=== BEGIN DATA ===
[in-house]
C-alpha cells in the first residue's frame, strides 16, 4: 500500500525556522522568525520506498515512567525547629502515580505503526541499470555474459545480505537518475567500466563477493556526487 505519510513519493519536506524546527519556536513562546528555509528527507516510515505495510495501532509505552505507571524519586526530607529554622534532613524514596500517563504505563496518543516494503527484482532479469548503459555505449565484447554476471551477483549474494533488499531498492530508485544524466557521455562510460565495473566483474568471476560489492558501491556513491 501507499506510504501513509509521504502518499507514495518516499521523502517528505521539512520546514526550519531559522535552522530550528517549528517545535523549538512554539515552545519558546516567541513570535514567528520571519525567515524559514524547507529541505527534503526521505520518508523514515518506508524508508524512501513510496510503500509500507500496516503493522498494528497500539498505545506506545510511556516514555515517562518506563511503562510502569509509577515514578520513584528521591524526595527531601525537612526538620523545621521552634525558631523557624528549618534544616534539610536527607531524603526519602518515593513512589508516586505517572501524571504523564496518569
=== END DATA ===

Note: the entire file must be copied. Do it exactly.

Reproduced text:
[in-house]
C-alpha cells in the first residue's frame, strides 16, 4: 500500500525556522522568525520506498515512567525547629502515580505503526541499470555474459545480505537518475567500466563477493556526487 505519510513519493519536506524546527519556536513562546528555509528527507516510515505495510495501532509505552505507571524519586526530607529554622534532613524514596500517563504505563496518543516494503527484482532479469548503459555505449565484447554476471551477483549474494533488499531498492530508485544524466557521455562510460565495473566483474568471476560489492558501491556513491 501507499506510504501513509509521504502518499507514495518516499521523502517528505521539512520546514526550519531559522535552522530550528517549528517545535523549538512554539515552545519558546516567541513570535514567528520571519525567515524559514524547507529541505527534503526521505520518508523514515518506508524508508524512501513510496510503500509500507500496516503493522498494528497500539498505545506506545510511556516514555515517562518506563511503562510502569509509577515514578520513584528521591524526595527531601525537612526538620523545621521552634525558631523557624528549618534544616534539610536527607531524603526519602518515593513512589508516586505517572501524571504523564496518569